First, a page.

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Toronto Could Get Battered With Another 10 cm Of Snow Next Week

More snowfall is in the forecast at the start of February.
Toronto Staff Writer
Toronto Could Get Battered With Another 10 cm Of Snow Next Week

Frigid temperatures have made their way back to the 6ix. Dr. Eileen de Villa, the city's Medical Officer of Health, issued an extreme cold alert in Toronto on Wednesday morning as temperatures dipped below the freezing mark, despite clear skies and sunshine. The brutal cold won't last too long, but will be replaced by freezing rain and snowfall by next week. 

In the advisory, city officials remind residents to reach out to 311 or 911 if they see any vulnerable people on the streets. It is also worth noting that a warming centre will be open at Metro Hall by 7:00 p.m. on Wednesday.

"Exposure to cold weather can be harmful to your health. Hypothermia occurs when the body's core temperature drops below 35 degrees Celsius and can have severe consequences, including organ failure and death," reads a description from the city's official website.

According to The Weather Network, Toronto's freezing weather is expected to carry over into next week, with 2-4 centimetres snow predicted to hit this Friday.

Heavier snowfall won't begin until Tuesday, February 4, when the GTA will be hit with anywhere 5 to 10 centimetres, current forecasts show.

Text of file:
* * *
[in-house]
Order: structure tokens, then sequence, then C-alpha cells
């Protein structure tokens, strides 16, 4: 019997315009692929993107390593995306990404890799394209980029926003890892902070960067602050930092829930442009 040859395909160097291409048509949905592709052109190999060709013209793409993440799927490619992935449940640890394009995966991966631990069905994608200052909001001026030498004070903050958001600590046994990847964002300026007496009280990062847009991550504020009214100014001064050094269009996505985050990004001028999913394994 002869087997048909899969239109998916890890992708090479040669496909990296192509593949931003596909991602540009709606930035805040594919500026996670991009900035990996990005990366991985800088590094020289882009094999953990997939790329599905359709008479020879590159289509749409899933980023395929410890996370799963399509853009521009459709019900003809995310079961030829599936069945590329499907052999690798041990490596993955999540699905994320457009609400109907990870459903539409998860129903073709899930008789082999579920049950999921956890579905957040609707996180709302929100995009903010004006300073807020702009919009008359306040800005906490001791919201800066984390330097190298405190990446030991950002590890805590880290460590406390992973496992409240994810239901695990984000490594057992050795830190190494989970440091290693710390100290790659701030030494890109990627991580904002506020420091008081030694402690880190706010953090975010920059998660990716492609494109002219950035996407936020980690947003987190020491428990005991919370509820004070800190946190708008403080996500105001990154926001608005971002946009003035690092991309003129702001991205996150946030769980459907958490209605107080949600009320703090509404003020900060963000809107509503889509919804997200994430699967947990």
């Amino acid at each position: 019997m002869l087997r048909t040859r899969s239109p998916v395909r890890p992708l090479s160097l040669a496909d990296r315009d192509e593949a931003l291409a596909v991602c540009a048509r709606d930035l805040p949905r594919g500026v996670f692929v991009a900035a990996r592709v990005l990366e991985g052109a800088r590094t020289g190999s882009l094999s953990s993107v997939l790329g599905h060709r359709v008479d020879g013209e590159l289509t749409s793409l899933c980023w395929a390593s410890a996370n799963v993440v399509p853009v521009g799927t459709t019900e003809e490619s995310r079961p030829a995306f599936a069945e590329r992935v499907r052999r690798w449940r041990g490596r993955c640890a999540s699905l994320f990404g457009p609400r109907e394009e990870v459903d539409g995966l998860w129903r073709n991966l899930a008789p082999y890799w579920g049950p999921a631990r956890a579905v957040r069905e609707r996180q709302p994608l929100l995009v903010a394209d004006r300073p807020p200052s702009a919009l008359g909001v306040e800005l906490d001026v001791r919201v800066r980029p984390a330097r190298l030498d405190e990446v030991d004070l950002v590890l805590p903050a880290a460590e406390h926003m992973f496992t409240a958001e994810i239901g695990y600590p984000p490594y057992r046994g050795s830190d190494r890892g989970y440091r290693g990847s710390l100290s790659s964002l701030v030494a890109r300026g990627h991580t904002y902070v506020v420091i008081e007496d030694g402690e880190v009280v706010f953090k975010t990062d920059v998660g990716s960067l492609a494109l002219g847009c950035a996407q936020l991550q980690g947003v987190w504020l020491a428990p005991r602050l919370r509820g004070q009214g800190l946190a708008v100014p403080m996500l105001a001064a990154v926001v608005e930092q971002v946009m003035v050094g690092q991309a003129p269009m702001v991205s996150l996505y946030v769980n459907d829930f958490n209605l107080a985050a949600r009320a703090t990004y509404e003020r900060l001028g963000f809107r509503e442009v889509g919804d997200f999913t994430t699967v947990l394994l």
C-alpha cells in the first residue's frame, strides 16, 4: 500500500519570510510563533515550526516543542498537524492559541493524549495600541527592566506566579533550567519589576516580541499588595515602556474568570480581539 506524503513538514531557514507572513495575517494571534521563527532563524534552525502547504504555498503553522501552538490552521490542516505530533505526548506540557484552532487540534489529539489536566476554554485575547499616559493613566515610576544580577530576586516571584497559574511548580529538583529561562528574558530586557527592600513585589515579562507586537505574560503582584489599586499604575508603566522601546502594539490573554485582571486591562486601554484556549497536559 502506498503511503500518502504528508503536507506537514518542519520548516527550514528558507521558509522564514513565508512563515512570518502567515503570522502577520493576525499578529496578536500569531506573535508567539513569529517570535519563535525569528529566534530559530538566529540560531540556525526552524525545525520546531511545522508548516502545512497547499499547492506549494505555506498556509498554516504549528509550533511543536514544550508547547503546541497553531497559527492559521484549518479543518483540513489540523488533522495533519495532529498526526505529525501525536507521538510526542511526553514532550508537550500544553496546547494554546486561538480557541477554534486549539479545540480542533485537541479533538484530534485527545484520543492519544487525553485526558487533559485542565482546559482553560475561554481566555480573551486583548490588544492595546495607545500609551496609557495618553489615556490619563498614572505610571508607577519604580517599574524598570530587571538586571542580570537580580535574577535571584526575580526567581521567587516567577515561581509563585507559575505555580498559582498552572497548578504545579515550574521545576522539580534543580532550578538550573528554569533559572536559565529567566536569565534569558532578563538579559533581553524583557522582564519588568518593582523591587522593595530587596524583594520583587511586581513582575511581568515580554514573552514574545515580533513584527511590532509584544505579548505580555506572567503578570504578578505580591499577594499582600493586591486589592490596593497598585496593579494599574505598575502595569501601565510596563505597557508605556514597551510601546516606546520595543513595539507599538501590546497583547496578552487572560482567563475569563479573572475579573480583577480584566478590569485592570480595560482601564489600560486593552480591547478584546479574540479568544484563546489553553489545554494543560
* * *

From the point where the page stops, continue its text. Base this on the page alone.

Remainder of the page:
Below is The Weather Network's seven-day outlook for Toronto.

[rebelmouse-image 25967105 photo_credit="The Weather Network" expand=1 original_size="1082x952"]

Thankfully, it doesn't look like Torontonians will have to face another snowmageddon anytime soon. However, residents should still be diligent about shovelling snow off their properties.

Toronto's Municipal Code states that owners or occupants of buildings are required to remove snow and ice in front or behind structures.

One GTA homeowner, in particular, took that obligation to the extreme last snowstorm by using a flamethrower to clear their driveway. I mean, whatever gets the job done, right?

Toronto drivers should also take note of the upcoming snowfall. Sgt. Kerry Schmidt of the OPP reported over 250 collisions in the aftermath of Ontario's last major snowstorm.

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